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February 11, 2011

Book Notes - Deb Olin Unferth ("Revolution: The Year I Fell in Love and Went to Join the War")

In the Book Notes series, authors create and discuss a music playlist that relates in some way to their recently published book.

Deb Olin Unferth's memoir Revolution balances the voices of naivete and reflection as she recounts her life in Central America as an eighteen year-old caught in a whirlwind of revolution, religion, and love. Unferth captures her youthful idealism clearly, and her perspectives as an adult are filled with dry humor and honest insight.

If you enjoyed Deb Olin Unferth's debut novel Vacation (I did, calling it "wonderfully unsettling"), then you will love this book. If you haven't read her work before, I recommend picking up both books.

The Rumpus wrote of the book:

"Revolution is a ruefully funny memoir that surprises and delights at nearly every turn—through style, subject matter, and a chronological structure that hiccups with flashbacks and flash forwards."

In her own words, here is Deb Olin Unferth's Book Notes music playlist for her memoir, Revolution: The Year I Fell in Love and Went to Join the War:

My boyfriend and I had quit school and gone to Central America in hopes of helping foment the Communist revolution in Nicaragua. This was 1987, and we couldn't understand why we weren't hippies. We listened to songs by The Who and thought they contained messages from God. We were Christians and we felt God had called us to service. In one hostel we made a "Who Room" and drew all over the wall lyrics that we thought of as His declarations or our prayers:

"Change it had to come" (from "Won't Get Fooled Again")
"Why don't you all ffffffade away?" (from "My Generation")
"There once was a note listen" (from "Pure and Easy")
"God there's got to be another way" (from "Who Are You")

We also could chant long sections of Woodie Guthrie's story-song "Alice's Restaurant." We used lines of that song as a secret code between us. "After the ordeal" meant that something absurd and horrible had just occurred. "You can get anything you want" meant we were happy. "Twenty-seven eight-by-ten colored glossy pictures" meant we were confronting an incomprehensible bureaucracy. And so on. I can still recite that song. Very likely I can recite the entire eighteen minutes with a little help from the audience.

We were socialists and as such sang the Internationale, the international socialist anthem in English and German. Also we were Americans, amid crowds of foreigners, so we were sometimes called upon to sing the U.S. national anthem (I couldn't sing beyond "by the dawn's early light," having not attended much baseball as a child).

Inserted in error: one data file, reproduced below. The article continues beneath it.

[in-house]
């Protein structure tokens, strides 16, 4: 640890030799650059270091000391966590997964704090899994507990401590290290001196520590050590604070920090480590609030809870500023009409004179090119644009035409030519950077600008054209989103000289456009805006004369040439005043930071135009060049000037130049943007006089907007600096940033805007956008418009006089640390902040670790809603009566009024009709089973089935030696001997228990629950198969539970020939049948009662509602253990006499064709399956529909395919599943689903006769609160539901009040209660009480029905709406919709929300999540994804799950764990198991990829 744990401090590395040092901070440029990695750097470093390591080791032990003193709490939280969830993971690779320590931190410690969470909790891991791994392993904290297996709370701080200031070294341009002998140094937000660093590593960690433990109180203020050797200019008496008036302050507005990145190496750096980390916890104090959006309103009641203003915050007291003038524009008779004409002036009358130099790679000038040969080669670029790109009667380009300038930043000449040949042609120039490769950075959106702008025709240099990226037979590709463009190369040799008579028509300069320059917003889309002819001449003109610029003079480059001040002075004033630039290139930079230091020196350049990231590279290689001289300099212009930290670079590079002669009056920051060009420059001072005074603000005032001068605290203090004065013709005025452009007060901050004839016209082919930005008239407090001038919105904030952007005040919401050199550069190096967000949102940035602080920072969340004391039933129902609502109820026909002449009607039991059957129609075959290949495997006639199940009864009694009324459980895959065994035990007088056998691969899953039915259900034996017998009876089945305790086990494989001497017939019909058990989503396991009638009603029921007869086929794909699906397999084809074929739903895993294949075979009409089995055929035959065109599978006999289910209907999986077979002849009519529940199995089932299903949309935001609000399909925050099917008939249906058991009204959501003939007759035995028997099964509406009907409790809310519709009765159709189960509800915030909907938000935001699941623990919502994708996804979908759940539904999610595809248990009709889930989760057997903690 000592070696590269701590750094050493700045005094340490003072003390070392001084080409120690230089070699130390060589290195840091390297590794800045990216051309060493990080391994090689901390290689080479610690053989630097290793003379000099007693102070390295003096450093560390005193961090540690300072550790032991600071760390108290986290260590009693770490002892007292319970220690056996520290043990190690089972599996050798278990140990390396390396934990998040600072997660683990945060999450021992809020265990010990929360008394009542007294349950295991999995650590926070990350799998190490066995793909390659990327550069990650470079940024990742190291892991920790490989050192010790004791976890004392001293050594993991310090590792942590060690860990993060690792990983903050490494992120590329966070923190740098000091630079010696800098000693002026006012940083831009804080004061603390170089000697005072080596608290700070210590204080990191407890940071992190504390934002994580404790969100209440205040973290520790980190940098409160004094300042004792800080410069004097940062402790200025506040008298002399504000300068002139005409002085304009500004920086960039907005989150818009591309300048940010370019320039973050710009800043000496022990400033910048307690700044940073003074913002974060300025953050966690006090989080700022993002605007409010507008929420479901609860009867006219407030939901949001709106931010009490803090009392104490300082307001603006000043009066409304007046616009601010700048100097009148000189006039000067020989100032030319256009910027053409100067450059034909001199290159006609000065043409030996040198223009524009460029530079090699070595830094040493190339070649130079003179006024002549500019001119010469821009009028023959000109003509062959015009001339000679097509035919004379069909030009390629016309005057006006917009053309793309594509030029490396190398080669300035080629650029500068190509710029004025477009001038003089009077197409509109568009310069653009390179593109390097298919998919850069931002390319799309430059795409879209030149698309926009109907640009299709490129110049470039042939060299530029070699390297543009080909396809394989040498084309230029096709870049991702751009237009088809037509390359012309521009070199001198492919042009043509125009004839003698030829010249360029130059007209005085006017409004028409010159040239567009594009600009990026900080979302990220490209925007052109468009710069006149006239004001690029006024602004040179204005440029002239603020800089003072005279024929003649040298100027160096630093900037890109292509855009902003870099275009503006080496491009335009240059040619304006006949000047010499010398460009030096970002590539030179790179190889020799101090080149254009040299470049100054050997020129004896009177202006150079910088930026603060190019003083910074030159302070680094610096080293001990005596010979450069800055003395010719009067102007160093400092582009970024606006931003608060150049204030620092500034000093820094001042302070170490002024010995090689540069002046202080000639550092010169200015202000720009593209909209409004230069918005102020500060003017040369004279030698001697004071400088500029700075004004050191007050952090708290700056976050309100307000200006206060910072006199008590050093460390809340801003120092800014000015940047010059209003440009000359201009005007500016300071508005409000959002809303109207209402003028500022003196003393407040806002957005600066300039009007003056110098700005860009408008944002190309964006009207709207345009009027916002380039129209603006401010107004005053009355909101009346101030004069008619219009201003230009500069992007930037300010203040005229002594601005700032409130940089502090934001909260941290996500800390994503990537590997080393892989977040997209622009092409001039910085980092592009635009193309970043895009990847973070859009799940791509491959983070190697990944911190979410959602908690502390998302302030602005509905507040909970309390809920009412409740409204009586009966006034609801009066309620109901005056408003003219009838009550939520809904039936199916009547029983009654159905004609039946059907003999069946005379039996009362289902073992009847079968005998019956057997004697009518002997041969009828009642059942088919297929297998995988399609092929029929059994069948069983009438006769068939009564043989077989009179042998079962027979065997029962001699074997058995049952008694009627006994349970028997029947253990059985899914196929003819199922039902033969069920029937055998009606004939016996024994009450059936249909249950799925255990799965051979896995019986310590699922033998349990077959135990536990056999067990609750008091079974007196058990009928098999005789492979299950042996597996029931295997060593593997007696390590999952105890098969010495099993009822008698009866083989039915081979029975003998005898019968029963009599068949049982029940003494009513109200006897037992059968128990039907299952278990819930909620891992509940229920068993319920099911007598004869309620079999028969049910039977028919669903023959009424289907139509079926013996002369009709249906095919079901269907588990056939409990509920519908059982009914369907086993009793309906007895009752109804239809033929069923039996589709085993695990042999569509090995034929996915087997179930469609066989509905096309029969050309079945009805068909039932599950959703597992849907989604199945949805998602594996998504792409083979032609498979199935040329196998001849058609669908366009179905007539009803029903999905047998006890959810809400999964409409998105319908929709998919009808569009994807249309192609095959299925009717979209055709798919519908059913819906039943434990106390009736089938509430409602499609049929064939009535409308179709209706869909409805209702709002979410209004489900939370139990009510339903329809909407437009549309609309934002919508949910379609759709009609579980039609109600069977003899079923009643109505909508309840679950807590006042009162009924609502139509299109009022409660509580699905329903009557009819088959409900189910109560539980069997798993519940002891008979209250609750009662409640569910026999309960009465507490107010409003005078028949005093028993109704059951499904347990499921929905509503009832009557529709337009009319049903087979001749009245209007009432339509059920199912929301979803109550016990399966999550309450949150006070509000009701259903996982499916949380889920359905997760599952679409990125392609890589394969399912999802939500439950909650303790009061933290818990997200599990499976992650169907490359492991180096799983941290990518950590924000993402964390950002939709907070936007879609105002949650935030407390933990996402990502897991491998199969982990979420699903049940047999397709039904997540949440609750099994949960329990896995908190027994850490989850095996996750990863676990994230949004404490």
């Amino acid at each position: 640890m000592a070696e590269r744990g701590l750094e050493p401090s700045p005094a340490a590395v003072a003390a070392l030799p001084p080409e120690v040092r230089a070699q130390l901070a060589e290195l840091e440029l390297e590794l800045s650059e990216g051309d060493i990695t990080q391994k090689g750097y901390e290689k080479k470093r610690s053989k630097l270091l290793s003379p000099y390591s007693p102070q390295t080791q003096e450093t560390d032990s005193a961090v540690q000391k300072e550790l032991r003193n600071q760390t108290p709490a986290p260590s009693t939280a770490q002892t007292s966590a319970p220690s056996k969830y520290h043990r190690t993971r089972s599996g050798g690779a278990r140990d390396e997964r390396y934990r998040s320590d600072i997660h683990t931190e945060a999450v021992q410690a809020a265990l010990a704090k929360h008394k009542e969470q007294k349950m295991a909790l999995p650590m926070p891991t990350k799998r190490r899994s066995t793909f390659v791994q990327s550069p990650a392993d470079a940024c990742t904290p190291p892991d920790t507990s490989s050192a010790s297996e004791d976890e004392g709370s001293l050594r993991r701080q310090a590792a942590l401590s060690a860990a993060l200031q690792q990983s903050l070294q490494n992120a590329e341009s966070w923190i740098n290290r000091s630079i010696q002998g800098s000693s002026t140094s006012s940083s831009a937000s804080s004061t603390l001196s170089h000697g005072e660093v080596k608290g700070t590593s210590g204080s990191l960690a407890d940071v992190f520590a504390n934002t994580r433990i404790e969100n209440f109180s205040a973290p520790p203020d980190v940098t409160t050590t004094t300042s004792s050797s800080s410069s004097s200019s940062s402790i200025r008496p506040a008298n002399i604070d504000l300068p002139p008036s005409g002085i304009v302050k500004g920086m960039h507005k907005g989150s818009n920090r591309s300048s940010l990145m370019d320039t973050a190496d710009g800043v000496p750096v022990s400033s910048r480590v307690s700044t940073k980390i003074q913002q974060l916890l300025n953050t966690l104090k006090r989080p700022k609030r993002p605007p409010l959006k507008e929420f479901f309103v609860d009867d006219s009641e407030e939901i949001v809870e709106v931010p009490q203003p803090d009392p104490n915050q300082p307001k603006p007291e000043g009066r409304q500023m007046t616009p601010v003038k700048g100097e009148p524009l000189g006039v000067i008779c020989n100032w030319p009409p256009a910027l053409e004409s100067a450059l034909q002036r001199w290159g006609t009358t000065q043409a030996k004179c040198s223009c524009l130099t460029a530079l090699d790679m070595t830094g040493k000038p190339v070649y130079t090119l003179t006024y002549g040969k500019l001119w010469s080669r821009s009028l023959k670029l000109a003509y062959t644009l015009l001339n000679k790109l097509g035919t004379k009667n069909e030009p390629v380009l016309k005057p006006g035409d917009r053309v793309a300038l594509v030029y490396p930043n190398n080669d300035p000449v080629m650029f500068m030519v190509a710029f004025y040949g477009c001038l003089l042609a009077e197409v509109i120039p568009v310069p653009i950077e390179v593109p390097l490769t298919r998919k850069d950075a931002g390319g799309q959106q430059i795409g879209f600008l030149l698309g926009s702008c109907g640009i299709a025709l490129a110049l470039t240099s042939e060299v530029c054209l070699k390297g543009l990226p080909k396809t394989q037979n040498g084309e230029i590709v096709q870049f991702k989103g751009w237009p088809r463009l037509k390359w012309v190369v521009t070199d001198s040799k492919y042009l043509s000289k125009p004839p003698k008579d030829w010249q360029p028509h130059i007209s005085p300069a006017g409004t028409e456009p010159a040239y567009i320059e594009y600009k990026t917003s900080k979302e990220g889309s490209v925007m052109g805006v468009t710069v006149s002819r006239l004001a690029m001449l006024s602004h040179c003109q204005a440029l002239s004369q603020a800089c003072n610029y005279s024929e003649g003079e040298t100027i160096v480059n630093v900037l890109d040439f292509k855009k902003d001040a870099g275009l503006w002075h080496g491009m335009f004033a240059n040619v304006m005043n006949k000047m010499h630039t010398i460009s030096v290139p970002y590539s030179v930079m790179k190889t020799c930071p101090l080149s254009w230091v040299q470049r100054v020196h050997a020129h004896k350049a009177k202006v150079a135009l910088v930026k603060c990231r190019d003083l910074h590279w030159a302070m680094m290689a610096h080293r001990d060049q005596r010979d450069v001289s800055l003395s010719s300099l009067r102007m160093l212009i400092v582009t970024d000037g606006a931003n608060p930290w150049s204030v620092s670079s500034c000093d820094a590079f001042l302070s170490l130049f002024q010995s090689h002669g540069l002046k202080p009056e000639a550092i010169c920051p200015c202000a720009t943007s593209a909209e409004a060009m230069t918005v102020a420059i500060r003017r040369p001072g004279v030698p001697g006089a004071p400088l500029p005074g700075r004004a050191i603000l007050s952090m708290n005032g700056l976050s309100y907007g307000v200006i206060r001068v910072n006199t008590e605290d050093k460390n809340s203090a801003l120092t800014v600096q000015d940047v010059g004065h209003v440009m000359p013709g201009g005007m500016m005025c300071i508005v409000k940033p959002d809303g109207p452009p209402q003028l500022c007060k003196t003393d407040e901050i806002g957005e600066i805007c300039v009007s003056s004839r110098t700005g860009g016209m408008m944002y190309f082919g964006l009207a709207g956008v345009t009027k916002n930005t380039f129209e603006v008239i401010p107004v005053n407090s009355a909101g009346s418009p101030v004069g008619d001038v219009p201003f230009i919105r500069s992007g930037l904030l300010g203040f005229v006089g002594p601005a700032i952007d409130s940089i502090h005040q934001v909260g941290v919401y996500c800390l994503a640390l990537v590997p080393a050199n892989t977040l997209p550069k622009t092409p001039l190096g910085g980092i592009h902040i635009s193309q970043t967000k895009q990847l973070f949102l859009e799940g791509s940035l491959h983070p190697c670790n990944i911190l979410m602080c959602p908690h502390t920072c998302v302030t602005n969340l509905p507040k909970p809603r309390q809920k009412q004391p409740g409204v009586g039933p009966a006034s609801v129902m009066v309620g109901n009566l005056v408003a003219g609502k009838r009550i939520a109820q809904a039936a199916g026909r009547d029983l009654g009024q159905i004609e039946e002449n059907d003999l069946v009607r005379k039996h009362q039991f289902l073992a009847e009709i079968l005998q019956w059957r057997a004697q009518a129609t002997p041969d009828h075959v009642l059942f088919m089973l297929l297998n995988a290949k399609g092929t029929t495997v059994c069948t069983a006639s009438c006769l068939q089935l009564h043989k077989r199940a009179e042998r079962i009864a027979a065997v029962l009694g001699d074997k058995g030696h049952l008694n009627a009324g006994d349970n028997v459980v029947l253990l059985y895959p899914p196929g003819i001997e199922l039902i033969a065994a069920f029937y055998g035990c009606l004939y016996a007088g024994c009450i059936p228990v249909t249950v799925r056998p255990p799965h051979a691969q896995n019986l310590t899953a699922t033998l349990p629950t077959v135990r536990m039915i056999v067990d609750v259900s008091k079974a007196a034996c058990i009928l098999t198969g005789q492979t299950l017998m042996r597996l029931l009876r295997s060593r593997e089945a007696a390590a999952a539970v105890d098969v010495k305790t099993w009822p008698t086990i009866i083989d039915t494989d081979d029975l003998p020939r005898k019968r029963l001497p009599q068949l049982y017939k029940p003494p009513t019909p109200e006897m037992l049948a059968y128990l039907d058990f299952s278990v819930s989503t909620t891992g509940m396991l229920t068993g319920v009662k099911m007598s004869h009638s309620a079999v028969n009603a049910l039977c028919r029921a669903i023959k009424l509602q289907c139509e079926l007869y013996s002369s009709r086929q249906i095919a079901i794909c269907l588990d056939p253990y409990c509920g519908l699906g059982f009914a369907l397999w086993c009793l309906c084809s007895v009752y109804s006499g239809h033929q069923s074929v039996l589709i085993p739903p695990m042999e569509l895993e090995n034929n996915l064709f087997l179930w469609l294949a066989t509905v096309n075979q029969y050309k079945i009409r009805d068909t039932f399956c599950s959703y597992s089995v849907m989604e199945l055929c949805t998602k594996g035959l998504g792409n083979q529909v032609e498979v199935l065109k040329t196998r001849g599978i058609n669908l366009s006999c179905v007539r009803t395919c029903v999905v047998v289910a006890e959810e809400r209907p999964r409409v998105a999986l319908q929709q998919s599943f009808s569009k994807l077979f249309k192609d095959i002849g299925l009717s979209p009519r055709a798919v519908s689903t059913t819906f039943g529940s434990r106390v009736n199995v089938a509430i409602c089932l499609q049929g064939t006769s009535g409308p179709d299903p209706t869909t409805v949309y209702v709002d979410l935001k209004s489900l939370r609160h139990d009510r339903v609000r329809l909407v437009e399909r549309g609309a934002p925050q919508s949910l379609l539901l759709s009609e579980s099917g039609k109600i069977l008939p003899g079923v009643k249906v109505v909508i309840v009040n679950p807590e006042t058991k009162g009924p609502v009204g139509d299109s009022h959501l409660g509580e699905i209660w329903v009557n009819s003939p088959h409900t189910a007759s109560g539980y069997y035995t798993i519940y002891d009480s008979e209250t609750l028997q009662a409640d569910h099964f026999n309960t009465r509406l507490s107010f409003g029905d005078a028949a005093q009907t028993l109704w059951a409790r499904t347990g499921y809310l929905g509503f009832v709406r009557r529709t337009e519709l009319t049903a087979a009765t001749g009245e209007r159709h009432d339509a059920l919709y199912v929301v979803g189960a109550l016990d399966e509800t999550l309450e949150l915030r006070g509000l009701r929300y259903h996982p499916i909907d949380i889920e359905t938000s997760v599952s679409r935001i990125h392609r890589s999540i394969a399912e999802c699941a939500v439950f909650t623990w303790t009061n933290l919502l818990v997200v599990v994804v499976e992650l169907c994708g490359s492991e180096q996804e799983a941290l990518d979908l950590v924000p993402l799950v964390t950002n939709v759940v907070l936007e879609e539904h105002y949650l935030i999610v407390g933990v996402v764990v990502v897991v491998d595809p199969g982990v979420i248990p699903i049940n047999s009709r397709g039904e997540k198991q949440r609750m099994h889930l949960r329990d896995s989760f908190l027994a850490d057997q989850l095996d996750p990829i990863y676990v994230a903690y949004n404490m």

And there was the local music. That year the song "Capullo y Sorullo," a Colombian cumbia by Sonora Dinamita, was a huge hit and played everywhere we went. I'd be willing to bet that I danced to it no less than forty times in six months. It tells, in a boisterously cheerful voice, a rather grim, disturbing story of love and betrayal and a family torn apart. Lines from it still run through my head ("Oye Capullo, a todos los quiero equal…")

Years later when I began returning to Central America, a Mexican cumbia band called Los Angeles Azules had taken over the continent, and the song I heard on every bus, in every restaurant and bar, was "Cómo Te Voy a Olvidar," How Am I Going to Forget You, and it was a depressing scene, man, my going from country to country, hearing a song like that, while doing my best to not write a memoir.

Deb Olin Unferth and Revolution: The Year I Fell in Love and Went to Join the War links:

excerpt from the book (at The Believer)
video trailer for the book

Corduroy Books review
In the Next Room review
Kirkus Reviews review
New York Observer review
Providence Phoenix review
The Rumpus review
Vol. 1 Brooklyn review

The Faster Times interview with the author
Gapers Block interview with the author
Guernica essay by the author on memoirs
HTMLGIANT interview with the author
Largehearted Boy Book Notes essay by the author for her novel Vacation
Rob McLennan's Blog interview with the author
The Rumpus essay by the author listing where she wrote the book
The Rumpus interview with the author

also at Largehearted Boy:

other Book Notes playlists (authors create music playlists for their book)

Online "Best Books of 2010" lists
Online "Best Music of 2010" lists

52 Books, 52 Weeks (weekly book reviews)
Antiheroines (interviews with up and coming female comics artists)
Atomic Books Comics Preview (weekly comics highlights)
Daily Downloads (free and legal daily mp3 downloads)
guest book reviews
Largehearted Word (weekly new book highlights)
musician/author interviews
Note Books (musicians discuss literature)
Shorties (daily music, literature, and pop culture links)
Soundtracked (composers and directors discuss their film's soundtracks)
Try It Before You Buy It (mp3s and full album streams from the week's CD releases)
weekly music & DVD release lists